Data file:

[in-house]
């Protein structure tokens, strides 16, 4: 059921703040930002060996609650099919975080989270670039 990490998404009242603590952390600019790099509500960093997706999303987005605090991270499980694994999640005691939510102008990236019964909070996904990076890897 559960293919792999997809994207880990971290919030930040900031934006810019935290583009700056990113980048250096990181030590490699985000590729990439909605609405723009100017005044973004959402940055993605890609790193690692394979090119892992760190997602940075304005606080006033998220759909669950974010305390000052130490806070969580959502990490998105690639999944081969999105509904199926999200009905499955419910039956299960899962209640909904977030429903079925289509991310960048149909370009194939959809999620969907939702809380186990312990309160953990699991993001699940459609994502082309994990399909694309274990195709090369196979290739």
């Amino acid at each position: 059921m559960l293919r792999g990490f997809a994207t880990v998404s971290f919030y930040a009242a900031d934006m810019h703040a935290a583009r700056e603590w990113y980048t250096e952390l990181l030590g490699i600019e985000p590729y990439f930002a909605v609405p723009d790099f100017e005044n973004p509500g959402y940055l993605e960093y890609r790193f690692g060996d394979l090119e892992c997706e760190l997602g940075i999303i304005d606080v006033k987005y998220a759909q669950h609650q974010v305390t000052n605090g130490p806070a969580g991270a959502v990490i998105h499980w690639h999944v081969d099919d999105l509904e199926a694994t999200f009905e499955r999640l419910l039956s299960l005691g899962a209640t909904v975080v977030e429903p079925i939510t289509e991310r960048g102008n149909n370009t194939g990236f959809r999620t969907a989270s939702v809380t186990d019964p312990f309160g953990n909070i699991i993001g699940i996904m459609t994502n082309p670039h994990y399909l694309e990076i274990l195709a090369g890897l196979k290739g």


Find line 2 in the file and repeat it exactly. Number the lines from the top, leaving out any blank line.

């Protein structure tokens, strides 16, 4: 059921703040930002060996609650099919975080989270670039 990490998404009242603590952390600019790099509500960093997706999303987005605090991270499980694994999640005691939510102008990236019964909070996904990076890897 559960293919792999997809994207880990971290919030930040900031934006810019935290583009700056990113980048250096990181030590490699985000590729990439909605609405723009100017005044973004959402940055993605890609790193690692394979090119892992760190997602940075304005606080006033998220759909669950974010305390000052130490806070969580959502990490998105690639999944081969999105509904199926999200009905499955419910039956299960899962209640909904977030429903079925289509991310960048149909370009194939959809999620969907939702809380186990312990309160953990699991993001699940459609994502082309994990399909694309274990195709090369196979290739």